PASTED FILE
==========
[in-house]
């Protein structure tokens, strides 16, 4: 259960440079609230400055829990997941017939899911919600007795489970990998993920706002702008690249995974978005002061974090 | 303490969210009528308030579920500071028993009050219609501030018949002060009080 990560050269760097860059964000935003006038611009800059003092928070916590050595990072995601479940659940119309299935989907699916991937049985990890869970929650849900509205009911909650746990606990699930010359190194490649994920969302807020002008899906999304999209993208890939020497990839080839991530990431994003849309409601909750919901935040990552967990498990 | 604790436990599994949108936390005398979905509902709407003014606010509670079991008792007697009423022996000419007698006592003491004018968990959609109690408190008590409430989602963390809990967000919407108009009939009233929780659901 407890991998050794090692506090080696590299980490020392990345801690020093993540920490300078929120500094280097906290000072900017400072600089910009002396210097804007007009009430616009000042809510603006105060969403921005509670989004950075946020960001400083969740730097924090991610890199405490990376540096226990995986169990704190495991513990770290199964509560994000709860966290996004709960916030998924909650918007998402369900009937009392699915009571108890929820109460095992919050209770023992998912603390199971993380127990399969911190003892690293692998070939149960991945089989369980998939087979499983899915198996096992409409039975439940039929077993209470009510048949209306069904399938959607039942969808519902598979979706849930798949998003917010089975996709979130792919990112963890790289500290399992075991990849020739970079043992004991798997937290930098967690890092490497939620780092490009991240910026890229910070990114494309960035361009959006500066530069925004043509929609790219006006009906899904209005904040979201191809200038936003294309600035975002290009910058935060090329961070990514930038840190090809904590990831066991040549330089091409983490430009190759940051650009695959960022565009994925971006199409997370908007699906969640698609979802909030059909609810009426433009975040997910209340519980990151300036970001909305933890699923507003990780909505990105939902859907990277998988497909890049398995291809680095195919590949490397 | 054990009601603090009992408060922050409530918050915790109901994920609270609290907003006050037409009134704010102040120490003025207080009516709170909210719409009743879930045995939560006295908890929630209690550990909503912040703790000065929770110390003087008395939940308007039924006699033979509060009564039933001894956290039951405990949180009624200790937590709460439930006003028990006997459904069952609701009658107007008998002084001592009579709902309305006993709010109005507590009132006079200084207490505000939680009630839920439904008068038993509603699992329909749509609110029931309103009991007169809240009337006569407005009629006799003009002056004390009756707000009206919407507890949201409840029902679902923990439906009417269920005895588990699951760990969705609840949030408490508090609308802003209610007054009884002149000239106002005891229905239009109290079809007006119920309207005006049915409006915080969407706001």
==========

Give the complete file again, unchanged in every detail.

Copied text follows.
[in-house]
């Protein structure tokens, strides 16, 4: 259960440079609230400055829990997941017939899911919600007795489970990998993920706002702008690249995974978005002061974090 | 303490969210009528308030579920500071028993009050219609501030018949002060009080 990560050269760097860059964000935003006038611009800059003092928070916590050595990072995601479940659940119309299935989907699916991937049985990890869970929650849900509205009911909650746990606990699930010359190194490649994920969302807020002008899906999304999209993208890939020497990839080839991530990431994003849309409601909750919901935040990552967990498990 | 604790436990599994949108936390005398979905509902709407003014606010509670079991008792007697009423022996000419007698006592003491004018968990959609109690408190008590409430989602963390809990967000919407108009009939009233929780659901 407890991998050794090692506090080696590299980490020392990345801690020093993540920490300078929120500094280097906290000072900017400072600089910009002396210097804007007009009430616009000042809510603006105060969403921005509670989004950075946020960001400083969740730097924090991610890199405490990376540096226990995986169990704190495991513990770290199964509560994000709860966290996004709960916030998924909650918007998402369900009937009392699915009571108890929820109460095992919050209770023992998912603390199971993380127990399969911190003892690293692998070939149960991945089989369980998939087979499983899915198996096992409409039975439940039929077993209470009510048949209306069904399938959607039942969808519902598979979706849930798949998003917010089975996709979130792919990112963890790289500290399992075991990849020739970079043992004991798997937290930098967690890092490497939620780092490009991240910026890229910070990114494309960035361009959006500066530069925004043509929609790219006006009906899904209005904040979201191809200038936003294309600035975002290009910058935060090329961070990514930038840190090809904590990831066991040549330089091409983490430009190759940051650009695959960022565009994925971006199409997370908007699906969640698609979802909030059909609810009426433009975040997910209340519980990151300036970001909305933890699923507003990780909505990105939902859907990277998988497909890049398995291809680095195919590949490397 | 054990009601603090009992408060922050409530918050915790109901994920609270609290907003006050037409009134704010102040120490003025207080009516709170909210719409009743879930045995939560006295908890929630209690550990909503912040703790000065929770110390003087008395939940308007039924006699033979509060009564039933001894956290039951405990949180009624200790937590709460439930006003028990006997459904069952609701009658107007008998002084001592009579709902309305006993709010109005507590009132006079200084207490505000939680009630839920439904008068038993509603699992329909749509609110029931309103009991007169809240009337006569407005009629006799003009002056004390009756707000009206919407507890949201409840029902679902923990439906009417269920005895588990699951760990969705609840949030408490508090609308802003209610007054009884002149000239106002005891229905239009109290079809007006119920309207005006049915409006915080969407706001």